We even got caught out by our local Generali Group Insurance broker. Last week, we had gone in to get a quote on Tuesday, and I were told the shop would be closed for Ferragosto from Thursday (this is the prior Thursday,not the public holiday) through the next 2 weeks but we could return on Wednesday to pay, after looking over the paperwork. This is normally a busy office! We returned on the Wednesday afternoon, ready to pay the insurance, only to find he had shut up in the morning and another little note stuck to the shutter confirmed he would return in two weeks, after Ferragosto!
Even our lovely Italian teacher had to reschedule our usual Wednesday lesson, as she would be working flat out in her family butchers shop to meet the needs of their customers, who panic if they can't buy meat for one day, because they would be closed for the public holiday. It reminds me of queuing in the butcher we first went to at Christmas time. You could possibly be standing in queue for a good 30 minutes to buy meat!
So, I am saying, sadly, it is best not to come to this part of Italy in future years on Ferragosto week or the following week on holiday. Unless you are self-catering and don’t want to eat out or shop in boutiques, or visit family run businesses and instead just want to shop in boring supermarkets, and that really isn’t having an Italian experience! You will thank me for this tip, and instead come other weeks, when you will take home beautiful memories of lovely meals out, cool little boutique shops, smiling petrol attendants, and all the wonderful people and energy that Piemonte has to offer.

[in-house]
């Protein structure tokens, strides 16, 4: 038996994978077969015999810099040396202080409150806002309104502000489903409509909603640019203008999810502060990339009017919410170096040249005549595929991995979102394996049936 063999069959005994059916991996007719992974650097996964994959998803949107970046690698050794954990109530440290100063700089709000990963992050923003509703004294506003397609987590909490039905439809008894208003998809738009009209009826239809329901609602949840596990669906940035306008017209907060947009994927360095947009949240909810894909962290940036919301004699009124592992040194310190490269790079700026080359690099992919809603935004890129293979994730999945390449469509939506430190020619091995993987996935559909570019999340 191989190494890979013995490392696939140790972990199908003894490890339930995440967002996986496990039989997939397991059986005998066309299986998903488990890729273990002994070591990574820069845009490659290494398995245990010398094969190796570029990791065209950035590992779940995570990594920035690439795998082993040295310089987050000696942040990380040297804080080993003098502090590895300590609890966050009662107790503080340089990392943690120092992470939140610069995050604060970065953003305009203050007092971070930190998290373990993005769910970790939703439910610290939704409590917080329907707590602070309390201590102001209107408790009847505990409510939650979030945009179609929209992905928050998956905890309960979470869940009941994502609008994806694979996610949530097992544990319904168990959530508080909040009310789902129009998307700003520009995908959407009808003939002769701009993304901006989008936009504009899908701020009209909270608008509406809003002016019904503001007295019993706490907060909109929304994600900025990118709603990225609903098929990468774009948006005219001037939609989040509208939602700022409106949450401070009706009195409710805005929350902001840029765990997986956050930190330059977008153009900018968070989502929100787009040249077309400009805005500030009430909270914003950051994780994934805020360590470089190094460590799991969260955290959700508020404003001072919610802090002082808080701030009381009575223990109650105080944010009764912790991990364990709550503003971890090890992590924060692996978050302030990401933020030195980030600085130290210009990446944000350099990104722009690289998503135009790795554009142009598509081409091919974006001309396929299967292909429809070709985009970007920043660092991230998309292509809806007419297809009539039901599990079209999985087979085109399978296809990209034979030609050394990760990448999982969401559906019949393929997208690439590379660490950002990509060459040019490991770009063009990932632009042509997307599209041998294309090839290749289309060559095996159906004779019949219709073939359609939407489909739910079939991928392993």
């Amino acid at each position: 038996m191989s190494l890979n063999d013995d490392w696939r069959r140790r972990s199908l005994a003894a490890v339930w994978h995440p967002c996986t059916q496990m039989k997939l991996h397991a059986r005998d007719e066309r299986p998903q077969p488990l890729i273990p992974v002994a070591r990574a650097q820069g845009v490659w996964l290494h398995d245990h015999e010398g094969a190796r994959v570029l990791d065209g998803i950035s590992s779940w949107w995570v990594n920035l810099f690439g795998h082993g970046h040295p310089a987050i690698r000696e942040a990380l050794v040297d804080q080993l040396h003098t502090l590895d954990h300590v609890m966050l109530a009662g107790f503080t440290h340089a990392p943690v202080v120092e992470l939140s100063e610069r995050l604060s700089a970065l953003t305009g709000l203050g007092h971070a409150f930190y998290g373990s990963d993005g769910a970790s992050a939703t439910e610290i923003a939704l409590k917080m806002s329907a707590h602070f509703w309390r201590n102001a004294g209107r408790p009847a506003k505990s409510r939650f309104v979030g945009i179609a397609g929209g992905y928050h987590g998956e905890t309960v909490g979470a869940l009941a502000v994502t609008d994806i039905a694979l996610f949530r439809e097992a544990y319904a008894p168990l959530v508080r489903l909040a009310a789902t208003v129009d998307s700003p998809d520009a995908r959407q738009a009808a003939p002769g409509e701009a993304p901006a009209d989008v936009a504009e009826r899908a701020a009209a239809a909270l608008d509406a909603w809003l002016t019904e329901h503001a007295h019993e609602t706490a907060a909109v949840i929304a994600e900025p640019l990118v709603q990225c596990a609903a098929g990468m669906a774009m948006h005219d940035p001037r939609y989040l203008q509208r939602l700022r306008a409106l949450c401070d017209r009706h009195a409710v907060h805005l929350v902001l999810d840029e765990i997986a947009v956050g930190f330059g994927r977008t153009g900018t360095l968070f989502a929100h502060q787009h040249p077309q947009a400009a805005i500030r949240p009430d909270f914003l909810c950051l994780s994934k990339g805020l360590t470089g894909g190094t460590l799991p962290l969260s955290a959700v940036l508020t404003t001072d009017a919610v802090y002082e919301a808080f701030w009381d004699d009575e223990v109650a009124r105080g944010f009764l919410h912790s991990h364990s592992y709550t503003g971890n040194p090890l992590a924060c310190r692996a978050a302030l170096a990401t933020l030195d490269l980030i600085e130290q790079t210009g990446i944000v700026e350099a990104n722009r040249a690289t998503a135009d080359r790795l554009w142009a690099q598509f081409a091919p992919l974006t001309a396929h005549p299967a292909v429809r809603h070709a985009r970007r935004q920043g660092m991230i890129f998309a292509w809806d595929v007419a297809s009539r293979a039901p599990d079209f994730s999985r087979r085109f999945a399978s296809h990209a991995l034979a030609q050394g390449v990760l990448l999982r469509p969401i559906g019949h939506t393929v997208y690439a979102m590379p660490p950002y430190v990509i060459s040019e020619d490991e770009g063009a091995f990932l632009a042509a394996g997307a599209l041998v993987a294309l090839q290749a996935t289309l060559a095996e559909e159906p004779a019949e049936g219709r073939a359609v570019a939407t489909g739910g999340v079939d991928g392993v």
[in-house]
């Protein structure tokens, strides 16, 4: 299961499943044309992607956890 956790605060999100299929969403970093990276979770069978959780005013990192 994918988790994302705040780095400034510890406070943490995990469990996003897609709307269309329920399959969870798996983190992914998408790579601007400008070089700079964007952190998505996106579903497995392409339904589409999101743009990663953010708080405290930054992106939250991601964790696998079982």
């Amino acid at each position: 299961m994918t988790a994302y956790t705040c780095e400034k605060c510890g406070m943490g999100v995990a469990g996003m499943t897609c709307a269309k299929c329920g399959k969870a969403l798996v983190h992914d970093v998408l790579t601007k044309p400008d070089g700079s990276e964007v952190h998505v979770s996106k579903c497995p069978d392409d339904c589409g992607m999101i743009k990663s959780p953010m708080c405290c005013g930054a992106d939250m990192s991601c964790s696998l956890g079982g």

Bizarrely, if you do want to risk a trip here in these weeks in future years, and you come to relax and sleep, or hang by the pool all day, there are lots of Festas and events on at night. These are organised by the local Communities, aimed at the locals who remain, the self-catering holiday makers and the few brave tourists who happen to land here for their summer holiday, see these websites and facebook for some of the local Alta Langhe festivals and events in Turin.
i am off to the 65th Cortemilia Hazelnut Festival tonight and tomorrow. Normally, about 5000 visitors head there for the street festival on Saturday night (17th August). If you are going to be there, let me know.
Happy Ferragosto week (or two)!
Recently, we had some Irish friends visit us. It was the first time they had visited the Langhe in Piemonte. We took them off to a local Festa, and they were blown away. Not by the music, which was ear drum breaking. Not by the location, which was on a hill-top with beautiful views all around. Not by the wonderfully entertaining dancers, who took over the cobbled make-shift dance floor with gusto. No, none of these things impressed them as much as the relish and patience shown by the locals queuing for food. Not drink but food - at 9pm at night! In fact, the free wine generously laid out on tables by a local winery was largely overlooked in favour of devouring the food.
I had to explain this cultural phenomenon as best I could. You see Italians in the countryside, barely go anywhere on a night out without the promise of food. It’s similar at Aperitivo time when all the small village bars offer free tasty morsels with the Aperol Spritz or other alcoholic beverage. When you go to the cities forget about free treats with your Aperitivo, you’ll be lucky if you get grissini! This is a countryside ritual that all who come here for the first time can’t believe.